[This poem was written by Sara Bray McClain, after the recent funeral of my mother, Mina Jo Marsh, who was her aunt. I am grateful to Sara for writing it, and for giving me permission to post it here. I am also grateful that reading it helped me feel better, in light of recent events.]
I love the change in seasons,
when the night takes on the work
of a world that’s worn of summer,
lying down to rest its head
only when the sunrise lights…
I crave the peace at dawn
of a town whose jobs awaken
making good on the toil that for months
rolled on in the hope of a rich, ripe harvest.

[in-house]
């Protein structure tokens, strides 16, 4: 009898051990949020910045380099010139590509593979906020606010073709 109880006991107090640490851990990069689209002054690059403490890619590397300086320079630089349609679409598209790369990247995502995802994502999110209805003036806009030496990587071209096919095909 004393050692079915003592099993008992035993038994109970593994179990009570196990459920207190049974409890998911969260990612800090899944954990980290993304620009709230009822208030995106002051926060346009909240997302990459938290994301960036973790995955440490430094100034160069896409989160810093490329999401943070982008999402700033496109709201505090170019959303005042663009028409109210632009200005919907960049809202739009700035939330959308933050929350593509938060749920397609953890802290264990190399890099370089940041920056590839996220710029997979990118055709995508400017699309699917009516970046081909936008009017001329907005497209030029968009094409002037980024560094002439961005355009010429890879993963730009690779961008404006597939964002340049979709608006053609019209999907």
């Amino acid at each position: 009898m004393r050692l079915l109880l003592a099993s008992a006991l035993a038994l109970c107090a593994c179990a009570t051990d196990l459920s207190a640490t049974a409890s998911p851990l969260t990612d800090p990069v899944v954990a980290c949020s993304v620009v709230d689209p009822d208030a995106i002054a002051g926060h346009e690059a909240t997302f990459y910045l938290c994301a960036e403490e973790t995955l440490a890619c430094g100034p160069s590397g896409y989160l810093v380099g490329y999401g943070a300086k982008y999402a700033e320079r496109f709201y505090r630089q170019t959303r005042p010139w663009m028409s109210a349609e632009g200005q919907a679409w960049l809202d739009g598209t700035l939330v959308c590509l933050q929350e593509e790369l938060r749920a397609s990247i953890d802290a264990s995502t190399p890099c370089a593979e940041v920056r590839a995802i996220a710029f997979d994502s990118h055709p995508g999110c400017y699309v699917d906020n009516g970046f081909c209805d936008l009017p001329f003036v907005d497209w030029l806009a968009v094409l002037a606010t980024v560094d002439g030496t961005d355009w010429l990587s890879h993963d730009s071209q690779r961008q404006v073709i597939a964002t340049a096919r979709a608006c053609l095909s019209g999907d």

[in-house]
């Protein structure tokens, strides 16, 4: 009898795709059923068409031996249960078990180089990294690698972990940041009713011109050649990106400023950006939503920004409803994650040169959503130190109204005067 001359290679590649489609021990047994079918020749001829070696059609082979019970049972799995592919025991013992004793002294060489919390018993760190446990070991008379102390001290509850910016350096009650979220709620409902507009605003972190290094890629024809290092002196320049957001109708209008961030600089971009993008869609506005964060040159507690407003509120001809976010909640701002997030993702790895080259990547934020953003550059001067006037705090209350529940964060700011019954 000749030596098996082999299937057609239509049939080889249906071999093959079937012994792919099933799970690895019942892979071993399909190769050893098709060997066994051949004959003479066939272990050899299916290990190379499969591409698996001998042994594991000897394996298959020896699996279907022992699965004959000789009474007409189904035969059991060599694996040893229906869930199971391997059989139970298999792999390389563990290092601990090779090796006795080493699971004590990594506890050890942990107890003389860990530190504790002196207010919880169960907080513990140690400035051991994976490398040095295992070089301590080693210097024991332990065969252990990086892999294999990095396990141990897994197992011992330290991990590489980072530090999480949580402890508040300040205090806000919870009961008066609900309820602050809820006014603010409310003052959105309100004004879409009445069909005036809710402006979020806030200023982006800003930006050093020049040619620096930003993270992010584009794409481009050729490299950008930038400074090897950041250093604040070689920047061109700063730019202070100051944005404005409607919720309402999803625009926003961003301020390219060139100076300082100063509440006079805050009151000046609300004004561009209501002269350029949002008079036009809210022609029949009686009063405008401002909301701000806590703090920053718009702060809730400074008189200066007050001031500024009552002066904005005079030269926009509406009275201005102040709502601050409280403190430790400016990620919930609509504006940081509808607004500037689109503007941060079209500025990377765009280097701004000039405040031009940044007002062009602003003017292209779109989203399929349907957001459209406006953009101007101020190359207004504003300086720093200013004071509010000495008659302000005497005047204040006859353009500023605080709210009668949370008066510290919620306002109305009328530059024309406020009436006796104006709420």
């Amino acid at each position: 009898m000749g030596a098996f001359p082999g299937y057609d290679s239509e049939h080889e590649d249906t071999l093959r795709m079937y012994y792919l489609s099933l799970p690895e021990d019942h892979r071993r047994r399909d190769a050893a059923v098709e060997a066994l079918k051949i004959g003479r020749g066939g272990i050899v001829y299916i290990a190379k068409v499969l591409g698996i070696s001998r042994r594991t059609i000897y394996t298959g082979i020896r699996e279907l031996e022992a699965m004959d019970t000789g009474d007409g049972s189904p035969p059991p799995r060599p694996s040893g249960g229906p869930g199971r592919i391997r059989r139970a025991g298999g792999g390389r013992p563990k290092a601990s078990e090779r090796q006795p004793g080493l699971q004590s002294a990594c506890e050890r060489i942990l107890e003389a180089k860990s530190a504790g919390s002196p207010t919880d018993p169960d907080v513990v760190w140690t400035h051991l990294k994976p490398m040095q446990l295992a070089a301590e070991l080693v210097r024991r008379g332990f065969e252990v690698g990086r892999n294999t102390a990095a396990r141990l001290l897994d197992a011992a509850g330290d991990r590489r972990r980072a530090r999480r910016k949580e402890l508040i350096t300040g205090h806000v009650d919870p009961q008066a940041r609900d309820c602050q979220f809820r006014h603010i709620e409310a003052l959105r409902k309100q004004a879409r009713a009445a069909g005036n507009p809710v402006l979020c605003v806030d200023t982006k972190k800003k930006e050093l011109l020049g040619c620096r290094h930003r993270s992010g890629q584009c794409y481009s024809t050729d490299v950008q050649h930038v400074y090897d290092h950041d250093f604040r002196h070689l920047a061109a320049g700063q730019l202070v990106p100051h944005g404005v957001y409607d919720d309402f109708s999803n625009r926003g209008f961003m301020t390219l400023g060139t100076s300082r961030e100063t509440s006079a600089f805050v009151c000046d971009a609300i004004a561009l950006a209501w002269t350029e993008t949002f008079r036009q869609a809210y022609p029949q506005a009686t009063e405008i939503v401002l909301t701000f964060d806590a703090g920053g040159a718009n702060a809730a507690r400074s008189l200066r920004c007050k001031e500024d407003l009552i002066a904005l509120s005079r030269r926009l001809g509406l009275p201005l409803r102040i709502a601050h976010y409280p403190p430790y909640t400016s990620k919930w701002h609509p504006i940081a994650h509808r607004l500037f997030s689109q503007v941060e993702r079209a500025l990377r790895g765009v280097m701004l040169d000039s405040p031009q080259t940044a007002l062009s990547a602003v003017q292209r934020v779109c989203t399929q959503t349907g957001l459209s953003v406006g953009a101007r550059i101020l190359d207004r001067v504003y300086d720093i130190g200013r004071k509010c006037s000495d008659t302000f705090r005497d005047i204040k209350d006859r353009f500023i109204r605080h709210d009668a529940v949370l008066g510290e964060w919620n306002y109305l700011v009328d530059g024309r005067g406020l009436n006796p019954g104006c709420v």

I breathe in the crisp fall air
along with the scent of labor,
the fresh, sweet smell of firewood
and the smoke of my neighbor’s stove;
the birds all abuzz with the knowledge
that winter is coming soon, taking flight to their homes more southern
as we look to the star in the north.
I search for the words to comfort
those who grieve at this time of wonder
who, faced with life’s blessed turning,
can only look behind.
And, strangely, the winds of change
keep afloat my meandering mind,
rustling now through the branches of family
gone before to a winter their own.
My heart isn’t cold or lonely,
though the chill might have touched my skin,
for I know with the break of the first snow
comes the green of the spring just ahead.